I did warn everyone that the phrase Local Control was essentially like being thrown into the Briar Patch if one has revolutionary social and political intentions.

Antithesis of the Briar Patch: School Choice as the Snare Instead of an Escape

This is the beginning of the factual stories behind K-12 educational reform over recent decades that I was saving until after the Presidential election, waiting to see who won. It was my feeling based on the false narratives being spread and the facts in my possession that both candidates would end up pushing the same K-12 education agenda for the most part. Hillary Clinton because she and Bill Clinton have been involved going back to Arkansas being one of the states that volunteered in the 80s for the little discussed, federally-sponsored (while Bill Bennett was Education Secretary and with Lamar Alexander when he was the Tennessee Governor and head of the National Governors Association) “Project Education Reform: Time for Results”. Donald Trump would be pushing the same agenda because his advisors on education hyping School Choice as the panacea do not seem to be telling him its history.

So I will don my metaphorical helmet and flak jacket and begin doing it. For those not raised on Uncle Remus Tales in the South the briar patch in the title is from the “Brer Rabbit and the Tar Baby” story where the captured, but cunning rabbit, convinced his mortal enemy Brer Fox that no punishment could be as dreadful as being thrown into the briar patch.

“Roast me! Hang me! Do whatever you please,” said Brer Rabbit. “Only please, Brer Fox, please don’t throw me into the briar patch.” Not having string to hang him nor being close to a stream to drown him, Brer Fox flings Brer Rabbit “head over heels into the briar patch. Brer Rabbit let out such a scream as he fell that all of Brer Fox’s fur stood straight up. Then there was silence…Then Brer Fox heard someone calling his name. He turned around and looked up the hill. Brer Rabbit was sitting on a log combing the tar out of his fur with a wood chip and looking smug. ‘I was bred and born in the briar patch, Brer Fox,’ he called. ‘Bred and born in the briar patch.'”

Being thrown in the briar patch was actually Brer Rabbit’s escape route. School Choice as it has been developed over the decades by think tanks and professors is actually a trap pretending to be a remedy so it can be put into place as a matter of law. Let’s move away from American folklore now that we have a metaphor for whether something will trap us or free us and move to a book published in 1990 called Politics, Markets, and America’s Schools by John E Chubb and Terry M. Moe. Both will later serve on an ed reform project sponsored by the Hoover Institution, the Koret Task Force, with one of President-Elect Trump’s ed advisors, Bill Evers, so he should be more than familiar with this history of School Choice, but the 1990 book was actually published by the Brookings Institution. Several fed ED grants funded the book along with the Olin and Bradley Foundations that have gone on to finance both School Choice initiatives and the experimental economics/Neuroeconomics work we covered in the last post.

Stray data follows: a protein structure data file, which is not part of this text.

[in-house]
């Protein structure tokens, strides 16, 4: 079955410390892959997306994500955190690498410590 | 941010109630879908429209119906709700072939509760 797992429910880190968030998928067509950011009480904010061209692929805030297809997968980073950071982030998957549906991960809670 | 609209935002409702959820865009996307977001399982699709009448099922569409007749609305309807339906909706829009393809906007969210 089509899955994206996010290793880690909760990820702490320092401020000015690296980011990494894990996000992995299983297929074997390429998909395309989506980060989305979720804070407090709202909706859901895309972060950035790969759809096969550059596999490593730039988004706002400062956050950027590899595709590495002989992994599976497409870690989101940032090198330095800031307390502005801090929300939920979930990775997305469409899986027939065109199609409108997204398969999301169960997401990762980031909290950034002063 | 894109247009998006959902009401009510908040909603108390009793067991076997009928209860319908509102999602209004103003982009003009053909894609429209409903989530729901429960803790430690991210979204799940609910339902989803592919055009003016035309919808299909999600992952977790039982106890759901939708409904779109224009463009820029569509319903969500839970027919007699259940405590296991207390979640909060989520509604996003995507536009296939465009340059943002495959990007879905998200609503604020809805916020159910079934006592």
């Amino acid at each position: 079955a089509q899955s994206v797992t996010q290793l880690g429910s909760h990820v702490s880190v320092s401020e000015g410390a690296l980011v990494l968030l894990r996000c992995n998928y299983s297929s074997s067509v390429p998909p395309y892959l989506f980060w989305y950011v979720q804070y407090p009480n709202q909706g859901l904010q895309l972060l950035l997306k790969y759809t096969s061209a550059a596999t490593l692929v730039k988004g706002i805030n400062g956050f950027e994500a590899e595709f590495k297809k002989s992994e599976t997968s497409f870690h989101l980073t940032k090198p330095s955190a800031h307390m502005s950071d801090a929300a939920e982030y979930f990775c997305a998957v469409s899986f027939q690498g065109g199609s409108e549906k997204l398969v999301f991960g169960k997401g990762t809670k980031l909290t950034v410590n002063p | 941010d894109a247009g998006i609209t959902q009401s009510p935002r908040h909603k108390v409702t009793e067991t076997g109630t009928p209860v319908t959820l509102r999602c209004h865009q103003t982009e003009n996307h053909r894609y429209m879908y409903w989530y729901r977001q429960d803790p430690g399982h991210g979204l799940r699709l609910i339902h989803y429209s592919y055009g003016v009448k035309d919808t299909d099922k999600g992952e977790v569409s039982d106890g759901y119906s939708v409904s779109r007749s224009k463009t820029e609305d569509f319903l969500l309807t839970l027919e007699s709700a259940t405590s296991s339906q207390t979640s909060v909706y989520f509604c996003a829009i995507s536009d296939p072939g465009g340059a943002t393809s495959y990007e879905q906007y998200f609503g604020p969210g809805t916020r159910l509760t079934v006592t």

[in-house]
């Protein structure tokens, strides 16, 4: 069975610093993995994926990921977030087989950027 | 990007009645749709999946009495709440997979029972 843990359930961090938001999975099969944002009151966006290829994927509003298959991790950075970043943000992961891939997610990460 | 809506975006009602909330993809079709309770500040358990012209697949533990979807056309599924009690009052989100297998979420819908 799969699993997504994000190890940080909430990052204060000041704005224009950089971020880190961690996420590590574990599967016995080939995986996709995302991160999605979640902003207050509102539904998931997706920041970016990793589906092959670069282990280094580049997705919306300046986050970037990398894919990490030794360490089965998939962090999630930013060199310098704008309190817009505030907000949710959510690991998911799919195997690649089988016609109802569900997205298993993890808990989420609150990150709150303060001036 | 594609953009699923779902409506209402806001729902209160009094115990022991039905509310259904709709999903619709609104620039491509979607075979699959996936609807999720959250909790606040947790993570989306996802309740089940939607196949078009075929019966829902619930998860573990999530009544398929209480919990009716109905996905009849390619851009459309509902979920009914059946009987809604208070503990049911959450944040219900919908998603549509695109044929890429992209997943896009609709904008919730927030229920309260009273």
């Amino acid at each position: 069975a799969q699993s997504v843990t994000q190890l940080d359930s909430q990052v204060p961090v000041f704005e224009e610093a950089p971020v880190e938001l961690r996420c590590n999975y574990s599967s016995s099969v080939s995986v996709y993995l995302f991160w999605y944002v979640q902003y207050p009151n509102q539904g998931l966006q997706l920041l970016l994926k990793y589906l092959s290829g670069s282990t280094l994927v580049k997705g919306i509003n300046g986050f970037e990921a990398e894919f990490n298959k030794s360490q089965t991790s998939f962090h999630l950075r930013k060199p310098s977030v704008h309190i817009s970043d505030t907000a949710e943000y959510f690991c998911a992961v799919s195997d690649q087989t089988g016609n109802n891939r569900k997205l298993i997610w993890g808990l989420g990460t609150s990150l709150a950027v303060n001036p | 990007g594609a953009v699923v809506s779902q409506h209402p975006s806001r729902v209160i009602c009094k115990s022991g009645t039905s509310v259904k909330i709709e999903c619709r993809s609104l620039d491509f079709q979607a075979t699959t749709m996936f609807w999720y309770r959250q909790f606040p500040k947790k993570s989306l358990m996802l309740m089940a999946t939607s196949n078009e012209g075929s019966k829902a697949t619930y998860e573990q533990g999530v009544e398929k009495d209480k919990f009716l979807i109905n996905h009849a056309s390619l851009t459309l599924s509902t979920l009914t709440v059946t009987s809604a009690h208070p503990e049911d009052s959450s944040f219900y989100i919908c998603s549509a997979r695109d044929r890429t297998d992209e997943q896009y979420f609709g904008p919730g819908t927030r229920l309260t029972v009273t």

If this convergence of what is clearly a project of the admitted Left and purported Right seems confusing, let me quote from one of the book’s footnotes since I just love to tiptoe through the cited support.

“The classic argument for vouchers is developed in Milton and Rose Friedman Free to Choose (1981)…The Friedmans’ argument is of course associated by educators with political conservatism. But vouchers have also been proposed by social democrats on the left, who seek to enlist markets in the cause of justice and equal opportunity for the poor. Perhaps the most influential of these proposals has come from Christopher Jencks, who, along with like-minded colleagues, urged administrators within the Office of Economic Opportunity (within the late Johnson and early Nixon presidencies) to take vouchers seriously and encourage experimentation by states and districts.”

I bolded ‘states and districts’ there because as we will see when I get back to Time for Results, this trumpeted shift away from the feds to making the local, with the states in charge, the focus has ALWAYS been the vision for how to achieve a fundamentally different vision of American education. To quote another admitted leftist, President Obama’s education advisor who was deemed too radical to be confirmed as an Ed Secretary, Linda Darling-Hammond, from 1990 as well, when she was still a prof at Columbia, on the need for a ‘bottom-up’ approach to reform instead of top-down:

“rather than viewing the disciplines as embodying information to be transmitted by teachers and acquired by students, the frameworks seek to present subject areas as providing ways of thinking that will foster knowledge and understandings to be constructed by students themselves. More than any other state curriculum effort to date, California’s experiment aims explicitly at the goals urged by many recent reform reports: instruction that helps students think critically, express themselves proficiently, construct and solve problems, synthesize information, invent, and create.”